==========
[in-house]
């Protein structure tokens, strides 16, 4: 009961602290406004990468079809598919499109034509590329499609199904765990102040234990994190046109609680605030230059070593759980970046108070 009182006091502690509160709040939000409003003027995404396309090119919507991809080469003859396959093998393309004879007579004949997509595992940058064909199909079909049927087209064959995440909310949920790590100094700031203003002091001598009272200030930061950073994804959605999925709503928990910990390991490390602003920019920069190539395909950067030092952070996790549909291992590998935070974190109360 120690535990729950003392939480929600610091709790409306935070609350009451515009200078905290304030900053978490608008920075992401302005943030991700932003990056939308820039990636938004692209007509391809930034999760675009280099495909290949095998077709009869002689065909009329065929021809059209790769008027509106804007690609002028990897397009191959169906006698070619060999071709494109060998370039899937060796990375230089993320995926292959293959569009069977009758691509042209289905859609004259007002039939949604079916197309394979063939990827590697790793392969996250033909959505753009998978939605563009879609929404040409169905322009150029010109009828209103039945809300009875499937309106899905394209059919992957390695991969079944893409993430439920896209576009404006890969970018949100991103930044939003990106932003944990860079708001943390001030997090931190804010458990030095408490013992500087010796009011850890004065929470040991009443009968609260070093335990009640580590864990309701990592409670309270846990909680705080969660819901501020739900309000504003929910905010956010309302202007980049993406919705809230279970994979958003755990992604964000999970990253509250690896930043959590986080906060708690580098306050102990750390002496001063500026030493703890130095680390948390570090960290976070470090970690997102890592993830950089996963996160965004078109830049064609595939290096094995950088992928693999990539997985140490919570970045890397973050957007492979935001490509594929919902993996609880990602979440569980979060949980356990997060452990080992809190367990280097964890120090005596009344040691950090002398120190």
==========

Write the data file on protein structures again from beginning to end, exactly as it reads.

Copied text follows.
[in-house]
């Protein structure tokens, strides 16, 4: 009961602290406004990468079809598919499109034509590329499609199904765990102040234990994190046109609680605030230059070593759980970046108070 009182006091502690509160709040939000409003003027995404396309090119919507991809080469003859396959093998393309004879007579004949997509595992940058064909199909079909049927087209064959995440909310949920790590100094700031203003002091001598009272200030930061950073994804959605999925709503928990910990390991490390602003920019920069190539395909950067030092952070996790549909291992590998935070974190109360 120690535990729950003392939480929600610091709790409306935070609350009451515009200078905290304030900053978490608008920075992401302005943030991700932003990056939308820039990636938004692209007509391809930034999760675009280099495909290949095998077709009869002689065909009329065929021809059209790769008027509106804007690609002028990897397009191959169906006698070619060999071709494109060998370039899937060796990375230089993320995926292959293959569009069977009758691509042209289905859609004259007002039939949604079916197309394979063939990827590697790793392969996250033909959505753009998978939605563009879609929404040409169905322009150029010109009828209103039945809300009875499937309106899905394209059919992957390695991969079944893409993430439920896209576009404006890969970018949100991103930044939003990106932003944990860079708001943390001030997090931190804010458990030095408490013992500087010796009011850890004065929470040991009443009968609260070093335990009640580590864990309701990592409670309270846990909680705080969660819901501020739900309000504003929910905010956010309302202007980049993406919705809230279970994979958003755990992604964000999970990253509250690896930043959590986080906060708690580098306050102990750390002496001063500026030493703890130095680390948390570090960290976070470090970690997102890592993830950089996963996160965004078109830049064609595939290096094995950088992928693999990539997985140490919570970045890397973050957007492979935001490509594929919902993996609880990602979440569980979060949980356990997060452990080992809190367990280097964890120090005596009344040691950090002398120190």